JavaScript super keyword

When we use classes in JavaScript, we usually usesuperKey words.

In this article, I want to clarify its role.

Suppose you have a classCar:

class Car {

}

In this lesson, we have aconstructor()method:

class Car {
  constructor() {
    console.log('This is a car')
  }
}

The constructor method is special because it is executed when the class is instantiated:

const myCar = new Car() //'This is a car'

You can have oneTeslaExpandedCarclass:

class Tesla extends Car {

}

ThisTeslaClass inheritedCar, Includingconstructormethod.

We can create an instanceTeslaClass, create a newmyCarpurpose:

const myCar = new Tesla()

And the original constructorCarStill executed becauseTeslaThere is no one of its own.

We can coverconstructor()Method inTeslaclass:

class Tesla extends Car {
  constructor() {
    console.log('This is a Tesla')
  }
}

with

const myCar = new Tesla()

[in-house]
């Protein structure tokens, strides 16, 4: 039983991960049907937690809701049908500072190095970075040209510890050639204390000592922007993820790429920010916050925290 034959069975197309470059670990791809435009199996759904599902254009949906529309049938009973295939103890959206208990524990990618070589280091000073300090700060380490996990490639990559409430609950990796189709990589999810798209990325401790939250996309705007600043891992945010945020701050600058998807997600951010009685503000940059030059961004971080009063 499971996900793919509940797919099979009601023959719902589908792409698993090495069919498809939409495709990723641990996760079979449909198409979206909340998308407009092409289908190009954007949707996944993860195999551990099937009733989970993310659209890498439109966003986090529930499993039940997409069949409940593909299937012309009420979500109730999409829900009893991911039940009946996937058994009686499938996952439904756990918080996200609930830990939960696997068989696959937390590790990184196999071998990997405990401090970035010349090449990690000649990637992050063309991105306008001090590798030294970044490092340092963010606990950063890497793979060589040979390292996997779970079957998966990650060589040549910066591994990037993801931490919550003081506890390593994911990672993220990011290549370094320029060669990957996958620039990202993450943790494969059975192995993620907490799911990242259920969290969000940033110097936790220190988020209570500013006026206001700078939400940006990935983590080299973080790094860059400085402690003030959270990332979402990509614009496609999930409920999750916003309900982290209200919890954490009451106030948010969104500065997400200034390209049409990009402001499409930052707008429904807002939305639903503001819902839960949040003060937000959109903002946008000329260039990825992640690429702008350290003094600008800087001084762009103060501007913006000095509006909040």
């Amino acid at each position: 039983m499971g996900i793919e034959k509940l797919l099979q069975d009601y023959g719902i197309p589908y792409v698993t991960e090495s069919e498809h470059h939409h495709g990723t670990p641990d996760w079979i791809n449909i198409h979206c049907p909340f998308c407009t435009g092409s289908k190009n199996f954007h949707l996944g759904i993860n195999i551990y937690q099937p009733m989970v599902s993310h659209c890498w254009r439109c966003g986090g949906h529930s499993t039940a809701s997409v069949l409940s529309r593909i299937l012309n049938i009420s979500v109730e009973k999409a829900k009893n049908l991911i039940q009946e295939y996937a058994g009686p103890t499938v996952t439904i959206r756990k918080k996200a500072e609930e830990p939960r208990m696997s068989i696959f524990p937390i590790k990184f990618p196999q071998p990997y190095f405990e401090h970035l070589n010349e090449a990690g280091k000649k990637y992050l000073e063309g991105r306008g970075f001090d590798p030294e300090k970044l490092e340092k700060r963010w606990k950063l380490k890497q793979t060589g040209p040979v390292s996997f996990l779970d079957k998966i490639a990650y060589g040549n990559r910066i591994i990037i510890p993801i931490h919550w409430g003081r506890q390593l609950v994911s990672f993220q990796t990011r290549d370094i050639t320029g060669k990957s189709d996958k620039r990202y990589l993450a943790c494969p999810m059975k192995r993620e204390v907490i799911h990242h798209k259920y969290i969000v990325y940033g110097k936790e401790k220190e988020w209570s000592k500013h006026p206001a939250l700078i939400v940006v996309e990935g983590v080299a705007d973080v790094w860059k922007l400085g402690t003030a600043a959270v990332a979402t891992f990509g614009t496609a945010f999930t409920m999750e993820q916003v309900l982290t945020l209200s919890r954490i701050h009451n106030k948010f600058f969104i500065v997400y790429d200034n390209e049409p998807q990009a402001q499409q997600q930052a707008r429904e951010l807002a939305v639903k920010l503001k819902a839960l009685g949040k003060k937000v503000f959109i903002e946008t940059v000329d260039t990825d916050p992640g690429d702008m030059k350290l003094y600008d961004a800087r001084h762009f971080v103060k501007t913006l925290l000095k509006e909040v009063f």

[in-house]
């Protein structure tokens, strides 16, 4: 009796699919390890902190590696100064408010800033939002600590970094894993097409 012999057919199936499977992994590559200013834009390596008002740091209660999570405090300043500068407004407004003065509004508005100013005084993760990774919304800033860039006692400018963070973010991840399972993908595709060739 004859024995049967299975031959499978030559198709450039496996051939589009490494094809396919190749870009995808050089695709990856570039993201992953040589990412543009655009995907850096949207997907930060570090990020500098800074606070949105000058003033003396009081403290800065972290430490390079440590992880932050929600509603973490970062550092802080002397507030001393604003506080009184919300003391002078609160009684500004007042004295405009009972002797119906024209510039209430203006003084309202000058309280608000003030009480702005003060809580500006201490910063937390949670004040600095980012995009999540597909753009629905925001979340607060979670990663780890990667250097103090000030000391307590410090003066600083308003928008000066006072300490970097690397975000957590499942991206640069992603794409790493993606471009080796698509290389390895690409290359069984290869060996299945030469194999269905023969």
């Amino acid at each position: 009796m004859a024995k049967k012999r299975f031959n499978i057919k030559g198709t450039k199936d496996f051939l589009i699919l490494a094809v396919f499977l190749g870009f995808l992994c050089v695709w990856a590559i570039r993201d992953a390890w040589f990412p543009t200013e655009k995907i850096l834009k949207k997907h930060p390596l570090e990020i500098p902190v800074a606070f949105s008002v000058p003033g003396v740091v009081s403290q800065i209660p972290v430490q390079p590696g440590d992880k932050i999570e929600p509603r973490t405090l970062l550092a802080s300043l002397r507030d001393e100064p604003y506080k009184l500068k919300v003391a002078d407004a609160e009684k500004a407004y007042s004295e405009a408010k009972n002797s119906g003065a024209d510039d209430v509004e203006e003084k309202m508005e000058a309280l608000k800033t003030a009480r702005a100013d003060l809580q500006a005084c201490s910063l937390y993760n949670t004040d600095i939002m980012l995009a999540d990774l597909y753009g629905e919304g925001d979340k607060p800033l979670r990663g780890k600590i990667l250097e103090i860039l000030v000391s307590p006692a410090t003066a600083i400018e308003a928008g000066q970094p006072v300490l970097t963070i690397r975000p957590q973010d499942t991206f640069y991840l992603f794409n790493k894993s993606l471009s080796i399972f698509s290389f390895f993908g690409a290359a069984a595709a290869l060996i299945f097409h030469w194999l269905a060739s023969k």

Will printThis is a Tesla.

insideconstructor()Methods we can also callsuper()Call the same method in the parent class:

class Tesla extends Car {
  constructor() {
    super()
    console.log('This is a Tesla')
  }
}

call

const myCar = new Tesla()

Now 2 console logs will be executed. The first is defined in the Car class constructor, and the second is defined in the Tesla class constructor:

'This is a car'
'This is a Tesla'

Note that super() can only be called in the constructor, not in other methods.

And we can pass in any parameter, if the constructor accepts parameters.


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